Tuesday, November 11, 2014

Big Old Houses: Park Avenue Freeze Out

Park Avenue Freeze Out
by John Foreman


I'm departing from my usual paradigm this week to visit a hot button issue in my own back yard — well, more correctly 150 feet from my front door. There is, from my terrace on 63rd Street, a view of one of the Upper East Side's great architectural ornaments, Delano & Aldrich's 1923 Third Church of Christ, Scientist.
My neighborhood is flush with fine Delano & Aldrich clubs and mansions — notably the Colony and the Knickerbocker on 62nd (at Park and Fifth respectively), Harold Pratt's house at 68th and Park, the Brook down on 54th, etc., etc. The countryside around us is equally rich in the firm's suave neo-Georgian designs.
If you're like me, you probably know very little about Christian Science. Founder Mary Baker Eddy (1821-1910) spent the first 58 years of her life dealing with selfish arrogant men, starting with a fire and brimstone-breathing religionist father who didn't want her to be educated, a 1st husband who died after 6 months of marriage (OK, not really his fault), a 2nd husband who wouldn't let her bring the child from her first marriage into his house, and a 3rd husband who chased other women. Mrs. Eddy (she ultimately used the first husband's name) found personal peace in the words of the Bible, and in an overriding belief in the power — indeed, the science — of love. The church she founded in 1879 has grown to 1700 churches in 76 different countries.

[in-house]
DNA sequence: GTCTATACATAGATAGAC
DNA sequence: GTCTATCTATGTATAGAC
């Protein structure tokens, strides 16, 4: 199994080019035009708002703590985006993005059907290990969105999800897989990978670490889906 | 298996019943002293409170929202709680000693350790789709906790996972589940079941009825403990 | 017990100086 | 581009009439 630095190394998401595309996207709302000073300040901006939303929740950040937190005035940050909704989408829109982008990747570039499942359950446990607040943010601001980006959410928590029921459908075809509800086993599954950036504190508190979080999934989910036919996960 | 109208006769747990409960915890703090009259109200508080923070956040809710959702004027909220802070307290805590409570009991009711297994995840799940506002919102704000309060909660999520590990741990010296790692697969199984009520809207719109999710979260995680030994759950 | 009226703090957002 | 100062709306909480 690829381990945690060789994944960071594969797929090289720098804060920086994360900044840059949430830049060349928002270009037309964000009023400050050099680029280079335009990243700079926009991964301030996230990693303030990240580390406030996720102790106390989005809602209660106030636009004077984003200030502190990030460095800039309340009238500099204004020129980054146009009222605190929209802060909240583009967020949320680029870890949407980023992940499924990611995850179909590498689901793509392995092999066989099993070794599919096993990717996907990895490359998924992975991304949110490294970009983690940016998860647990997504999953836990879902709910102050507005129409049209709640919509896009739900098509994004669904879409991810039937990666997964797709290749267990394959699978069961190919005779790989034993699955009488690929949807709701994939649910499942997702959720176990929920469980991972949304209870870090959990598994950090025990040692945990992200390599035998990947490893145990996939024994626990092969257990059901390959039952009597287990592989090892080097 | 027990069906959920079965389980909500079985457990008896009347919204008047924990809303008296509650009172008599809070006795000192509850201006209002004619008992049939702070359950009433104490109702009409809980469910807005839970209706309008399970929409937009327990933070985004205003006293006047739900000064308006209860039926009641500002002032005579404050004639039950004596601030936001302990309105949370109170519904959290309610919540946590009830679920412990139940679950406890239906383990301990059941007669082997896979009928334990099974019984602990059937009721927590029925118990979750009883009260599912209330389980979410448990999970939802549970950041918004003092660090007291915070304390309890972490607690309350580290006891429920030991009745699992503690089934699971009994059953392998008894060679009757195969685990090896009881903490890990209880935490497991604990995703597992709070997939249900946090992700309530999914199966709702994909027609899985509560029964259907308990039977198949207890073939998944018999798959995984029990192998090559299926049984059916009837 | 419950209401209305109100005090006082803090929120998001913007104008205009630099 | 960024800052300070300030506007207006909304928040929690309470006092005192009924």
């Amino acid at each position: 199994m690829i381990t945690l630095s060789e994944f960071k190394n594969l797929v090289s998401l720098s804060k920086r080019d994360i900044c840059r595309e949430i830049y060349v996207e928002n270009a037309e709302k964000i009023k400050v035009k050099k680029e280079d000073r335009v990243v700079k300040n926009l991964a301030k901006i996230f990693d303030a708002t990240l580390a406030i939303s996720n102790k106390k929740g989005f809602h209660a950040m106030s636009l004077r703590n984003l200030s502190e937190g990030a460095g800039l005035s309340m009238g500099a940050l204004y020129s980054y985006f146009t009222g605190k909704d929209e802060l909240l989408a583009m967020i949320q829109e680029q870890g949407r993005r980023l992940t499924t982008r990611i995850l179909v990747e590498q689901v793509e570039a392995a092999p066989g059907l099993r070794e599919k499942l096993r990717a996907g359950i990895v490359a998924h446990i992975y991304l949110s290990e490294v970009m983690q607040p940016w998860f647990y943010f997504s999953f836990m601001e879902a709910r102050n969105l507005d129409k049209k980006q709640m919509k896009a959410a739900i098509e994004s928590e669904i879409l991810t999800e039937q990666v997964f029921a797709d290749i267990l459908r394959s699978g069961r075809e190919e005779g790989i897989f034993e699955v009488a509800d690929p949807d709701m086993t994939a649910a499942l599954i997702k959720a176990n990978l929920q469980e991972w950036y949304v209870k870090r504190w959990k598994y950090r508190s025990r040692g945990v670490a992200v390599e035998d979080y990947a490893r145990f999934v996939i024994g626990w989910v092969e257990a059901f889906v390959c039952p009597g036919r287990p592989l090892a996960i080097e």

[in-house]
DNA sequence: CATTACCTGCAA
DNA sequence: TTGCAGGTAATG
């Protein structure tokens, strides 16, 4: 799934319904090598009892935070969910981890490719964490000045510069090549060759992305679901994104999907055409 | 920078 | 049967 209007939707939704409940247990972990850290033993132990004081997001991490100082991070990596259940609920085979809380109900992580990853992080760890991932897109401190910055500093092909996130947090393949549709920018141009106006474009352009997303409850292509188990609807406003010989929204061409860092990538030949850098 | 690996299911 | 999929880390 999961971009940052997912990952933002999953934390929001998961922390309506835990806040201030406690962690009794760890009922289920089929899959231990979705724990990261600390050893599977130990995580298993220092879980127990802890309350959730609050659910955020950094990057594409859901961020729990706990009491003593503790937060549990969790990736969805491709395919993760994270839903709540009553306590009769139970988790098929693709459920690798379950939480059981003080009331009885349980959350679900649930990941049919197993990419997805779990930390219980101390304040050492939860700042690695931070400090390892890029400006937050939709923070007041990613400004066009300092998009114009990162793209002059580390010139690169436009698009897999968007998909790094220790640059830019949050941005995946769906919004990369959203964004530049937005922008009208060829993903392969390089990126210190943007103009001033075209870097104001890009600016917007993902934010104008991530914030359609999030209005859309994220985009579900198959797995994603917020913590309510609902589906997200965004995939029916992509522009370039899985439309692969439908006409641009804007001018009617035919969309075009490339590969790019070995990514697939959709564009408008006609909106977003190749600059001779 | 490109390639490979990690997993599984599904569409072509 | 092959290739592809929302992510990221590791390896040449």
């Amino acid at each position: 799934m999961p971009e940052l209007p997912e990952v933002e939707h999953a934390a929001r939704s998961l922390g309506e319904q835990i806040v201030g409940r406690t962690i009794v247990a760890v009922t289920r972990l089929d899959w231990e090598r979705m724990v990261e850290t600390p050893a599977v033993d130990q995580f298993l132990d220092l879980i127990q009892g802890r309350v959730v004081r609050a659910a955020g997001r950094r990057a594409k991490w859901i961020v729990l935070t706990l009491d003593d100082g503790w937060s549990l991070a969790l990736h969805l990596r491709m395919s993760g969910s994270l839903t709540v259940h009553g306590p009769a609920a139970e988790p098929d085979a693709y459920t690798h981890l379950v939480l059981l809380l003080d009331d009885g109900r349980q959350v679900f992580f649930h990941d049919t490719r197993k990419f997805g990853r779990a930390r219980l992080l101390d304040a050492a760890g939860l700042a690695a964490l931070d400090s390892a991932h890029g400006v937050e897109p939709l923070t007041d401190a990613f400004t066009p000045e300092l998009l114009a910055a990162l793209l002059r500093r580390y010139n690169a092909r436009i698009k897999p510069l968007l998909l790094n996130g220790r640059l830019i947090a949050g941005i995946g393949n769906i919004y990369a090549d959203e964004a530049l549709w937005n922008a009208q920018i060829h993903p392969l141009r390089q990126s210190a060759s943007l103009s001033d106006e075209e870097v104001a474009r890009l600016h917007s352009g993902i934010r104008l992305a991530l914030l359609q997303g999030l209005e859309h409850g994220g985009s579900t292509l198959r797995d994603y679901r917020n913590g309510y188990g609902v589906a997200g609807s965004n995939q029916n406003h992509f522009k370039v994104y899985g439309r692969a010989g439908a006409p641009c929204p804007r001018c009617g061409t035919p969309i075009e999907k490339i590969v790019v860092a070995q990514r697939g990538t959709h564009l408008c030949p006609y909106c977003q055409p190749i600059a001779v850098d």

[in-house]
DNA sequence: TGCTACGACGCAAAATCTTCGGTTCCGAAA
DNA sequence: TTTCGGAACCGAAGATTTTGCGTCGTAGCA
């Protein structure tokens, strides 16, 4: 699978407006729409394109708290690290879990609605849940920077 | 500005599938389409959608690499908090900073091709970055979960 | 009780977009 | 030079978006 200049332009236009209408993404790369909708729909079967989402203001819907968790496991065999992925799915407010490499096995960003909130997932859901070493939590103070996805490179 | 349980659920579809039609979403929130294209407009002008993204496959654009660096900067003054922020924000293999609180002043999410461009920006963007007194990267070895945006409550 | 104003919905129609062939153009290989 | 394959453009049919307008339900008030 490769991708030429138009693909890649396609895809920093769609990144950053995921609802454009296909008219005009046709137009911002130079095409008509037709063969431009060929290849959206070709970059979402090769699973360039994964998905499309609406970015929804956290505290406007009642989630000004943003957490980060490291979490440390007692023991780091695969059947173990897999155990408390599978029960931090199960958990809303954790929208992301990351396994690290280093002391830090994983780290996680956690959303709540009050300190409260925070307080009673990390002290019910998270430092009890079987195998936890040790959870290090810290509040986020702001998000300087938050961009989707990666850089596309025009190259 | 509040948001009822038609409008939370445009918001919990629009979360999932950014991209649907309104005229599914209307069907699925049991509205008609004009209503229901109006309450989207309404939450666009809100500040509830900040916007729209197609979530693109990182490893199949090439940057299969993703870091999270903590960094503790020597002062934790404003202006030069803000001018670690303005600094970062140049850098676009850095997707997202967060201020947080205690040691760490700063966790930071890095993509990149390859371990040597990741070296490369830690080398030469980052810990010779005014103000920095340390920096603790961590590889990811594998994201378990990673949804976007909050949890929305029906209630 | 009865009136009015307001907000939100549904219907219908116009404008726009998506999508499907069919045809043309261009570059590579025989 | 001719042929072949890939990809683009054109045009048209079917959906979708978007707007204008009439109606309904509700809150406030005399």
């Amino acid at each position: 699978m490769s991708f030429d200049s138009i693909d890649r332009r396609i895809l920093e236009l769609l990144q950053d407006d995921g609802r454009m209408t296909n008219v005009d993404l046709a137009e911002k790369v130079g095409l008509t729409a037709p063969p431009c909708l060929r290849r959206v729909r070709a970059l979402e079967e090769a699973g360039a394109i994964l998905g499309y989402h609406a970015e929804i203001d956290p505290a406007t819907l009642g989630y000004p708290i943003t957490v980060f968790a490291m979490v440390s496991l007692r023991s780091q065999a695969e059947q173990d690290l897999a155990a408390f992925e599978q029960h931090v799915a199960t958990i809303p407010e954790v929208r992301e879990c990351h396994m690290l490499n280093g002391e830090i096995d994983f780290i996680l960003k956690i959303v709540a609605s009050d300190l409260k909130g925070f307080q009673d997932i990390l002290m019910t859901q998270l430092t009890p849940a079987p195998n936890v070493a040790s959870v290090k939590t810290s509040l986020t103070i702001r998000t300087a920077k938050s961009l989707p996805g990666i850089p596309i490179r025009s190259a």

Mary Baker Eddy (1821-1910)
Third Church's founders came from Boston in 1891 and settled in Harlem, then a pleasant middle class suburban area in the midst of rapid urbanization. After 9 years of meeting informally in people's houses, the church obtained a charter from the State of New York and rented space in its own name at Ellerslie Hall, a building still extant at 80 West 126th Street. In 1905, with membership grown to 134 congregants, Third Church left 126th Street, went around the corner, and bought the former Harlem Presbyterian Church at 35 East 125th Street.

Now, coincidence or not, the year before the move to 125th, an African-American real estate entrepreneur named Philip Payton Jr. (1876-1917), to some the "Father of Harlem," convinced a desperate white developer of new and virtually empty tenement houses on 135th off Lenox to accept African-American tenants. Black folks and block busters promptly poured into the area. By 1910 formerly all-white Harlem was 10% black; by 1920 it was 32% black; by 1930 it was 70% black.